When the Owner is in Breach of the Agreement

Often the owner’s obligations (and the tenant’s rights) are not written or mentioned when a tenancy agreement is entered into.

Therefore many tenants do not know what the owner’s obligations are.

The legal obligations of both owners and tenants are contained in the Residential Tenancies Act (1987) WA.

They can also be found in the information booklet which owners are required to give to tenants at the commencement of the tenancy (Residential Tenancies Regulations 1989, regulation 14 and schedule 2).


It is important to know that whilst you may be dealing directly with the real estate agent about your tenancy, it is the owner who takes on all the landlord responsibilities under the Residential Tenancies Act.

If the agent or owner does something wrong and you have to fill out a breach notice or go to court, it is the owner you will list on the forms and notices.

All tenancy agreements, whether written or verbal, must adhere to the Residential Tenancies Act.

This means that the tenant and the owner/agent have certain legal rights and obligations. See The Residential Tenancies Act for more information.

Special conditions may also be agreed between tenants and owner/agents.

In some circumstances the owner can avoid his/her obligations by writing into your tenancy agreement that they have modified, excluded or restricted a provision of the Residential Tenancies Act.

This is referred to as a “contracting out” clause. Not all sections of the Residential Tenancies Act can be “contracted out”. See The Tenancy Agreement for more information on contracting out.

Always check the written tenancy agreement in case the owner has varied or ‘contracted out’ of the provisions of The Residential Tenancies Act.

When is an owner/agent in breach of the agreement?

If the owner/agent does something they are not supposed to do, or does not do something that the tenancy agreement or the Residential Tenancies Act says they should do, they are in breach of the agreement. Some examples of owner/agent breaches are:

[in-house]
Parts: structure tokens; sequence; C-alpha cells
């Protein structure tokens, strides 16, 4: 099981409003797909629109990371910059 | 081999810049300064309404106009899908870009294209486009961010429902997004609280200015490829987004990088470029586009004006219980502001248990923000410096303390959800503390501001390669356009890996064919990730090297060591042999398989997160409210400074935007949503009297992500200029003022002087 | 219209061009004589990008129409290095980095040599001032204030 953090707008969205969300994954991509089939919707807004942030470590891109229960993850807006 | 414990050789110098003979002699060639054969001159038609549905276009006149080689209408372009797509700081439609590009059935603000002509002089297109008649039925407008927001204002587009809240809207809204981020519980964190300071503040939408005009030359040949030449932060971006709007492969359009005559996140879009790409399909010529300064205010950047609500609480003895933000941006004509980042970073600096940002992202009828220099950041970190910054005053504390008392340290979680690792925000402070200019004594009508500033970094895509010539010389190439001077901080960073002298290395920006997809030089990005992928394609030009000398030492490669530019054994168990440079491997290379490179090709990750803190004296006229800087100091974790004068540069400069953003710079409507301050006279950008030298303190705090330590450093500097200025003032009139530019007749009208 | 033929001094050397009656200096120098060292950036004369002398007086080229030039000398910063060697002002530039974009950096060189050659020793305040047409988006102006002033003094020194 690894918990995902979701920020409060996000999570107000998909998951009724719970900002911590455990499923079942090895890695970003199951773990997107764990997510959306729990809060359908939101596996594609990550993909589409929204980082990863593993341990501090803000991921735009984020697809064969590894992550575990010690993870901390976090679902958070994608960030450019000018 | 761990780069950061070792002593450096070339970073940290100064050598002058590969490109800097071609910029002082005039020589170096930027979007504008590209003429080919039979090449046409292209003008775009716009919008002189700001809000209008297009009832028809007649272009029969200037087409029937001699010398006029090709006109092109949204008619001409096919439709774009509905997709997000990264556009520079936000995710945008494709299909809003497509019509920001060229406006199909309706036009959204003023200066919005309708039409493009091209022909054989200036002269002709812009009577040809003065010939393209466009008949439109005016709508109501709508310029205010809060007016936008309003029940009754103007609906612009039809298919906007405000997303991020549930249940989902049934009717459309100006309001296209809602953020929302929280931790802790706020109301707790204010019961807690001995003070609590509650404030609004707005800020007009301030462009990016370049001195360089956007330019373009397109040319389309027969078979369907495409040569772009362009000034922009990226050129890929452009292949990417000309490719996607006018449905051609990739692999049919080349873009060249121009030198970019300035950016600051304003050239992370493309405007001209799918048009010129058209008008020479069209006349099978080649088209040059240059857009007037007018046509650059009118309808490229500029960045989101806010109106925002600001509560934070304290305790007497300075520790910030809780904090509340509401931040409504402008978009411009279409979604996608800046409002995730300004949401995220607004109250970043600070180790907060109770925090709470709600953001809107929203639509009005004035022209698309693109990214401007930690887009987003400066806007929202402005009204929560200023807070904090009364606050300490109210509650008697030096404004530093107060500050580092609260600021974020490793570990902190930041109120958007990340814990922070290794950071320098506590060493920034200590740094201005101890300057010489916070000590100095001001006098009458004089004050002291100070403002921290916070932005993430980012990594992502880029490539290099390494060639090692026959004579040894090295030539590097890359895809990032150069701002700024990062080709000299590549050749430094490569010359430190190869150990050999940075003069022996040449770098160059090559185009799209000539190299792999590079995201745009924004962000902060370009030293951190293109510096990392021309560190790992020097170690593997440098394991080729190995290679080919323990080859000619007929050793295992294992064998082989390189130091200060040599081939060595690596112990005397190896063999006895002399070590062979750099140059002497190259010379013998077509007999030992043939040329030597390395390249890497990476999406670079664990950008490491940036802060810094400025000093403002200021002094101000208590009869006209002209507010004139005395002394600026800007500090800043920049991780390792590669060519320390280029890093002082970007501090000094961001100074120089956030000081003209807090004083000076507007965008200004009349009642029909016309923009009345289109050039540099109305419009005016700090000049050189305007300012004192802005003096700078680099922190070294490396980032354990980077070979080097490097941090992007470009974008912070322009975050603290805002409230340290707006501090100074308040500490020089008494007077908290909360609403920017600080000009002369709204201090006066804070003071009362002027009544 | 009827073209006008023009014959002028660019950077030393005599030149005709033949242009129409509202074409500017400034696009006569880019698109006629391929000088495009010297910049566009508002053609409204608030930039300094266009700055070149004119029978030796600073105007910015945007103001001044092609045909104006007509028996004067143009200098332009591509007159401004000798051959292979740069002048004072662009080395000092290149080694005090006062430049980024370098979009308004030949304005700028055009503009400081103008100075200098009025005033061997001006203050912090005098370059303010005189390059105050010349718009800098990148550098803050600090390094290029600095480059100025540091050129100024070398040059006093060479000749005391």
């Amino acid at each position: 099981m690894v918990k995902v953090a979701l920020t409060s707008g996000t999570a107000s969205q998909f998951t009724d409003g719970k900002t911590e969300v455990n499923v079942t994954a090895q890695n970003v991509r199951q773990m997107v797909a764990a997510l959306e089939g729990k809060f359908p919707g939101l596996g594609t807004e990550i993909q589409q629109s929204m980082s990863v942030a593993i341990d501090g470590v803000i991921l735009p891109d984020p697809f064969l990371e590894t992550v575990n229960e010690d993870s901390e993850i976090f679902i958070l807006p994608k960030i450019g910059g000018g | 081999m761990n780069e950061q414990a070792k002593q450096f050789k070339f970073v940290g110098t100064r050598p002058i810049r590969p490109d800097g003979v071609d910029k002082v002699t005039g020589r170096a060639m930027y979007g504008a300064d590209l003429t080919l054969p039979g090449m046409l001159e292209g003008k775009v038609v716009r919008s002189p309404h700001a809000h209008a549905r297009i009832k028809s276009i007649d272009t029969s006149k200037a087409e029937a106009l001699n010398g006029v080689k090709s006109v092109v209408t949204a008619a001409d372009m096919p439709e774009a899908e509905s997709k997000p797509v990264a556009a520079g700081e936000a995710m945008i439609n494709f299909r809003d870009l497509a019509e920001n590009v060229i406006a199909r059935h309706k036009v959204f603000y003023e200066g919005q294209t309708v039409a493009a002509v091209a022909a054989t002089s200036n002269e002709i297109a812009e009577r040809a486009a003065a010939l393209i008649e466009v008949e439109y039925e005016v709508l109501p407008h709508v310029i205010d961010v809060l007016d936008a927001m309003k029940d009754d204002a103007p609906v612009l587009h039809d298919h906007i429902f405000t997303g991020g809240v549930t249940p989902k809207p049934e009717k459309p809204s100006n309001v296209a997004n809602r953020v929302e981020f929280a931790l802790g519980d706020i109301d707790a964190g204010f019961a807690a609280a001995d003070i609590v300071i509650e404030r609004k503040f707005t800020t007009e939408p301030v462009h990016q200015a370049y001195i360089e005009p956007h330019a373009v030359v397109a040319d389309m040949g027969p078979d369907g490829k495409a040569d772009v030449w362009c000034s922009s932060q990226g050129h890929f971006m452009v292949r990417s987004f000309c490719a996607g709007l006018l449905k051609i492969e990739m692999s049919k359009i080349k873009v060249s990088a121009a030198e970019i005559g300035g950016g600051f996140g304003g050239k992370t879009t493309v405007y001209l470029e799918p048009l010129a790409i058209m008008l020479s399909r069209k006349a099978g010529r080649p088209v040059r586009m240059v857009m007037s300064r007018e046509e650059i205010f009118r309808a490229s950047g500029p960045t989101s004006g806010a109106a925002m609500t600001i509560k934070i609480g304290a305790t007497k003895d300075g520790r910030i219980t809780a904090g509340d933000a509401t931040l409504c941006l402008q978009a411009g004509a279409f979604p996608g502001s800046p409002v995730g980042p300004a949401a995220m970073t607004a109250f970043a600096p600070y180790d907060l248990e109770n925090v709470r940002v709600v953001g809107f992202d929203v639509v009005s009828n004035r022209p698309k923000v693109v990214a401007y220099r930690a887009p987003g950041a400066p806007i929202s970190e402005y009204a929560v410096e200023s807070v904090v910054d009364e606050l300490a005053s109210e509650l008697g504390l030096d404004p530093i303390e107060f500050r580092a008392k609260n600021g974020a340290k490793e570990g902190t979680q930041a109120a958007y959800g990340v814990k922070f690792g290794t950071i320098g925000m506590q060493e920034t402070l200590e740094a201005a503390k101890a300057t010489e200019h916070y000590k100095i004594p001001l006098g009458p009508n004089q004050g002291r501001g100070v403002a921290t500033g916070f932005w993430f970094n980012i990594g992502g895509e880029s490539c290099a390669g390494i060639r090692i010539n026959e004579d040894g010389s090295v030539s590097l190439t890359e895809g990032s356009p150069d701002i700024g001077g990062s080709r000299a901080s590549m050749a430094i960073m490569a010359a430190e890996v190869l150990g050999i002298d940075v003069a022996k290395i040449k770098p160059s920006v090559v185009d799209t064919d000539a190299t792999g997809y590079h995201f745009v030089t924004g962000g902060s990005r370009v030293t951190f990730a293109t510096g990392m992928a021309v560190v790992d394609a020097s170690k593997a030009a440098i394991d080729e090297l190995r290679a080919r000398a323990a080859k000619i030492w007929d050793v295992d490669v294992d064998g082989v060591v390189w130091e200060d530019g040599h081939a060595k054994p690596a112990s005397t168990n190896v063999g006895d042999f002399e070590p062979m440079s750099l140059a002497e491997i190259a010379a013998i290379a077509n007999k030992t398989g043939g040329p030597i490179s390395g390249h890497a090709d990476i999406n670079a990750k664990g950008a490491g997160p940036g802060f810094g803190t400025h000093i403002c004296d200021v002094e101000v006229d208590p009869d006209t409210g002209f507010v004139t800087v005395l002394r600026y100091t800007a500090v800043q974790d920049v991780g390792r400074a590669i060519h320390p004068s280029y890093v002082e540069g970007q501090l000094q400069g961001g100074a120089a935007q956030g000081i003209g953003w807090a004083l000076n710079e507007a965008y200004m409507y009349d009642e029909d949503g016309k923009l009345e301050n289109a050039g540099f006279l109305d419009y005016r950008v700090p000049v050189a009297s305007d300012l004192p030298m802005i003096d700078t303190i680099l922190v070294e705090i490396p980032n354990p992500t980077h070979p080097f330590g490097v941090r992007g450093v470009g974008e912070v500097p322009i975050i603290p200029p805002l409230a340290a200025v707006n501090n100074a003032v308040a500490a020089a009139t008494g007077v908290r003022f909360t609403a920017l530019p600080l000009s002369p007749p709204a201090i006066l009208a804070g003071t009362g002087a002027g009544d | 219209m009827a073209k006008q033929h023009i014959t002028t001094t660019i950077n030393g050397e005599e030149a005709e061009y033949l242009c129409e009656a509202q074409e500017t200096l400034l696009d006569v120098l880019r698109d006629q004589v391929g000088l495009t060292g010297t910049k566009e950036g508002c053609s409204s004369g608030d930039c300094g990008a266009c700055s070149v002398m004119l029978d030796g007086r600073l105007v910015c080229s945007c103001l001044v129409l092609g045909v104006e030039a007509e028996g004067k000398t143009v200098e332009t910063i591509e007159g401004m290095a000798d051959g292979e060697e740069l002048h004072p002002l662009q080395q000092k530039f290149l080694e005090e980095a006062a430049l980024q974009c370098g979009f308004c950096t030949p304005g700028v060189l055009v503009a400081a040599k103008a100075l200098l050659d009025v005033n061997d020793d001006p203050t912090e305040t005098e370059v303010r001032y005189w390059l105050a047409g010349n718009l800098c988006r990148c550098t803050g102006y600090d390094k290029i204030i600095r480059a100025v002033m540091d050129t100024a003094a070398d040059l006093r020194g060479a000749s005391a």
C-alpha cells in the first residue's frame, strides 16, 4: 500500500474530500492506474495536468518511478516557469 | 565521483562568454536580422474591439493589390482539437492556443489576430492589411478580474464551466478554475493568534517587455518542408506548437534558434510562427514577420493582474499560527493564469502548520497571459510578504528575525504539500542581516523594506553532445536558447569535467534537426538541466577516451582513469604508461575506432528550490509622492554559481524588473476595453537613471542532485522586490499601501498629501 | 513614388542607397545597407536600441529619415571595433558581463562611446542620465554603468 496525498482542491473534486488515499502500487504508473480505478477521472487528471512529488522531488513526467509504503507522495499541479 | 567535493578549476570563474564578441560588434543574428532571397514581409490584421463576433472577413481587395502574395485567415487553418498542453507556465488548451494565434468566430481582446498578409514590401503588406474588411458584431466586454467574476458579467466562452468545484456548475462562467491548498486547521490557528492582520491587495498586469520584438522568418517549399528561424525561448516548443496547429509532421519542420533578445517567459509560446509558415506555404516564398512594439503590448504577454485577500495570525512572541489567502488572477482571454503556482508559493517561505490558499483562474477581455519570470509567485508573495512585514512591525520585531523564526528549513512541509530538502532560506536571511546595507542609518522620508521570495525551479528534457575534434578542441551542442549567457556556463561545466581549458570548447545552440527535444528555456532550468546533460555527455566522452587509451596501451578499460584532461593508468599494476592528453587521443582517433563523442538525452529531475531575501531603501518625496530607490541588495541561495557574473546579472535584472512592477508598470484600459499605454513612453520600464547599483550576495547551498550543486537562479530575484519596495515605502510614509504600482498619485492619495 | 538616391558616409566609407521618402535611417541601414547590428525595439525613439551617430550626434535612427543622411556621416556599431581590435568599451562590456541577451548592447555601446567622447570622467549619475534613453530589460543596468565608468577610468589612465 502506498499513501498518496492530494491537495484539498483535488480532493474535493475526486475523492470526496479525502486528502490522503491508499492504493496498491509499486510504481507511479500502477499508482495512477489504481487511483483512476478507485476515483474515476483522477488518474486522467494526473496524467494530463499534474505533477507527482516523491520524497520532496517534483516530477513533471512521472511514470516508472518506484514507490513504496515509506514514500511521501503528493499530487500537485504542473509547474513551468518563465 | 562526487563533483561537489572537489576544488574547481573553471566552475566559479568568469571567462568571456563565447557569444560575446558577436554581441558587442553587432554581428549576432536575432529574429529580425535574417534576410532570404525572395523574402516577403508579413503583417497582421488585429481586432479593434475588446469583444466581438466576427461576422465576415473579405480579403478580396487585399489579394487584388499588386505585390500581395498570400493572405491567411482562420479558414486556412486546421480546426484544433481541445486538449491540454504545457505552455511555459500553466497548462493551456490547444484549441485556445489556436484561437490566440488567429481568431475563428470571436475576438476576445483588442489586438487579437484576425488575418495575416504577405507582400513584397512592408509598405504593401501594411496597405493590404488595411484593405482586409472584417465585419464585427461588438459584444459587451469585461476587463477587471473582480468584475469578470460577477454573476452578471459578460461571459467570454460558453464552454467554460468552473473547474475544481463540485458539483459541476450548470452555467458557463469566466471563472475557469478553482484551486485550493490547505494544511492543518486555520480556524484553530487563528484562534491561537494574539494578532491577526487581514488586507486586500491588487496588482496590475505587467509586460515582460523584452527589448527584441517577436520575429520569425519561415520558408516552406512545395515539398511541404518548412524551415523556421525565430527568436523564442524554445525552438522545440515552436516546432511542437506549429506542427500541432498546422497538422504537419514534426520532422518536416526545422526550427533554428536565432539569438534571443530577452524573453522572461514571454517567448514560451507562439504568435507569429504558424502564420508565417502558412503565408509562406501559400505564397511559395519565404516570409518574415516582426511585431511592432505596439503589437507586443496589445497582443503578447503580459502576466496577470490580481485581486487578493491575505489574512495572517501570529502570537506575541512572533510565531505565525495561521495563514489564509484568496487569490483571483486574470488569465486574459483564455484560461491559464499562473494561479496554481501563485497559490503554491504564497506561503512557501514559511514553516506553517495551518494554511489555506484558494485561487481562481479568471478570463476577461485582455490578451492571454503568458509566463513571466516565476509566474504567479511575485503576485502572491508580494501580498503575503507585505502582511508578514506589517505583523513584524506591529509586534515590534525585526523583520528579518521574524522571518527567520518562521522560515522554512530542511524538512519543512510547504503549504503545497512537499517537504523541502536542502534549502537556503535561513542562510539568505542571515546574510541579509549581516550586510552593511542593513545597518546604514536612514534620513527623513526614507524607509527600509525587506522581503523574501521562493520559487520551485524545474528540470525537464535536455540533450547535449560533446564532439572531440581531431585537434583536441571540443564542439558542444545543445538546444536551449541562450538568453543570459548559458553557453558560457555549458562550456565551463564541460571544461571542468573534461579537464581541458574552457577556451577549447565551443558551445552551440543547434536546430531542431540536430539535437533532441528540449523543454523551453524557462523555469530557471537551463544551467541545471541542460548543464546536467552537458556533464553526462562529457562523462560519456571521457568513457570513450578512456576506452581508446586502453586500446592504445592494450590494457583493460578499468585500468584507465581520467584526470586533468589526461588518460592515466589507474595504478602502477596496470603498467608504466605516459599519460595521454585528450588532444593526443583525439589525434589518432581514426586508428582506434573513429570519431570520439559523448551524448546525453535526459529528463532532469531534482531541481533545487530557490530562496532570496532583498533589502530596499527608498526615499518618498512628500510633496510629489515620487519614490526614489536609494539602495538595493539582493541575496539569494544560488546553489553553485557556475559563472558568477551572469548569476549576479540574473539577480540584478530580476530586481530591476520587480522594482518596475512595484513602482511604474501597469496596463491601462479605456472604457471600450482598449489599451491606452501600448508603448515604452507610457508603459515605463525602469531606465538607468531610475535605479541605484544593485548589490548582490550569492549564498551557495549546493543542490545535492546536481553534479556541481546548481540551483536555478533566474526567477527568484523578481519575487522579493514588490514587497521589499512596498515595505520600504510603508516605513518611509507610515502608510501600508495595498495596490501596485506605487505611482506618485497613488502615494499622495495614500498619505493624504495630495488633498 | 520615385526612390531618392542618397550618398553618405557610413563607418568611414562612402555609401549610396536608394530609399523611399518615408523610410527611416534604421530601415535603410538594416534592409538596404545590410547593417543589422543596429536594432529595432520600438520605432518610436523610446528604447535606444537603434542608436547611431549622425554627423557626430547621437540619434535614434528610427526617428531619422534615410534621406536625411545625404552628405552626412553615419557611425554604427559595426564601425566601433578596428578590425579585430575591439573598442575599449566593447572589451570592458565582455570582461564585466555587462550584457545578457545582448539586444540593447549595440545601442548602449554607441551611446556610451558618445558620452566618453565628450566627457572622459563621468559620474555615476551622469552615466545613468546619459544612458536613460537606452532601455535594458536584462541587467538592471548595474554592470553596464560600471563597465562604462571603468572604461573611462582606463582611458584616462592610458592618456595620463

Do not stop paying rent in an effort to motivate the owner to fix a problem.

By not paying rent, you are breaching the agreement.

What should I do when the owner is in breach of the agreement?

There are a number of options to try in order to get the owner to act in the way the law or the agreement says they should, including:

Can I terminate my tenancy agreement because of an owner/agent’s breach?

The tenancy agreement is not automatically terminated when a term or condition of the agreement is broken. Both parties are still bound by the agreement and you must continue to pay rent and meet all your obligations until the agreement is terminated.

You should not withhold rent in an effort to motivate the owner to fix a problem as this is a breach of the agreement by the tenant.

A tenant may apply to the Magistrates Court to terminate a tenancy agreement because of the owner’s breach.

However the court must be satisfied that the breach justifies termination (ie. is serious enough) for it to make an order for termination. See Ending the Tenancy when the Owner Breaches the Agreement for more information.